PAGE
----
The largest counterfeiting operation in history, the Nazi’s “Operation Bernhard" ended its life at the Lake Toplitz. Under the direction of SS-Sturmbannführer (or Assault Unit Leader) Bernhard Krüger at Sachsenhausen concentration camp near Berlin, some 180 prisoners forged and produced vast quantities of foreign banknotes, documents and stamps. Large numbers of British bank notes was printed in particular, in a bid to weaken the UK’s economy.

Printing plate

As WWII reached its last year, on 20 February 1945, work on the bank notes came to halt: the production plant, the counterfeits and the concentration camp’s entire archive - with information about agents, manufacturers and suppliers of Sachsenhausen - were taken to the Salzkammergut in Austria. The so-called "Operation Bernhard" came to an end on the day that these documents, along with the millions of banknotes, were sunk at Lake Toplitz. Even today, some boxes containing secret documents that are left over from WWII still rest at the bottom of the lake. That’s enough to keep the flame of treasure fever alive...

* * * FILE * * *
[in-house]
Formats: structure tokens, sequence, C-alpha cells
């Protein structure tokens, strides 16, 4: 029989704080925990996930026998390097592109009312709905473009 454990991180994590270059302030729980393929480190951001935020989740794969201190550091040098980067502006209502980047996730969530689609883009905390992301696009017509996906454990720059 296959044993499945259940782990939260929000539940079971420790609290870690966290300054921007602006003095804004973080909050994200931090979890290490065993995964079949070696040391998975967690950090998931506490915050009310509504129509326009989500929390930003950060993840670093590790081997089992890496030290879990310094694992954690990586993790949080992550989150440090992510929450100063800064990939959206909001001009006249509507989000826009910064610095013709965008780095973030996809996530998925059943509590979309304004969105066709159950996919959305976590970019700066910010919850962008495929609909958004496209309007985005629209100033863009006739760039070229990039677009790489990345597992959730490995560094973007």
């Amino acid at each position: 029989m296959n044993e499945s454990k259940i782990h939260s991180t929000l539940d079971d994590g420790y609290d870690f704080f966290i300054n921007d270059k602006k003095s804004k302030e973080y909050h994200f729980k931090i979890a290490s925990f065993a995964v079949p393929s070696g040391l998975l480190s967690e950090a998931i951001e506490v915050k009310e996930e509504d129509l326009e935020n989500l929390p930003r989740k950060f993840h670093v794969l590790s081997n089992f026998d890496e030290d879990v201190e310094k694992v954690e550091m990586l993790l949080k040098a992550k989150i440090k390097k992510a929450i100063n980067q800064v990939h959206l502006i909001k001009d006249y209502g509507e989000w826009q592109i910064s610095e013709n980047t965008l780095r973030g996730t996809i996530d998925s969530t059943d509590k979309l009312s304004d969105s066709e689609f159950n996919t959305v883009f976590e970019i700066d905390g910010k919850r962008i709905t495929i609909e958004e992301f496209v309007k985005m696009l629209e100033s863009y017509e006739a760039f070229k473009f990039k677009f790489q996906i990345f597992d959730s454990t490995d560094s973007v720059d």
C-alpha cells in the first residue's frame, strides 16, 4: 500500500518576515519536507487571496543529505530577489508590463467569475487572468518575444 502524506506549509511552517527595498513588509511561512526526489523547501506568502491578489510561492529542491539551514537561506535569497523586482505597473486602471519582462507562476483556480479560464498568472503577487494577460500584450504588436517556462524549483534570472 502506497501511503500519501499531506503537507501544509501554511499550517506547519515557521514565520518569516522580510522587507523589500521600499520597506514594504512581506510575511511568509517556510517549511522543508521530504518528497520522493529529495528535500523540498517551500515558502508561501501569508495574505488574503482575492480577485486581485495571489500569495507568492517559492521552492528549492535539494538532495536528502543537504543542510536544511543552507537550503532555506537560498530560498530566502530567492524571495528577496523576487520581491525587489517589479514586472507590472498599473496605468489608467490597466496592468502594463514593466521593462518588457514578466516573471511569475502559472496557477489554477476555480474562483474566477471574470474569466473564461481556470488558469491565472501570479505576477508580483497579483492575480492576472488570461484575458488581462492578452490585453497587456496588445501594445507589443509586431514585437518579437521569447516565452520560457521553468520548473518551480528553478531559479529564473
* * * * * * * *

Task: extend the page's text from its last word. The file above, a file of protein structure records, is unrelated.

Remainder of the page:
Copies of counterfeit British banknotes

Wagner’s original musical scores were kept at the Villa Castiglione in Grundlsee.

West of Lake Toplitz is Lake Grundlsee. Hitler's private library was brought here in 1944. Thousands of distinguished books and papers are thought to have been housed in the Villa Castiglione, including original scores penned by German composer Richard Wagner. After the end of the war, the Americans are believed to have confiscated the books, taking them to the Congress Library in Washington. However, the musical scores apparently never arrived at their destination and have been lost ever since.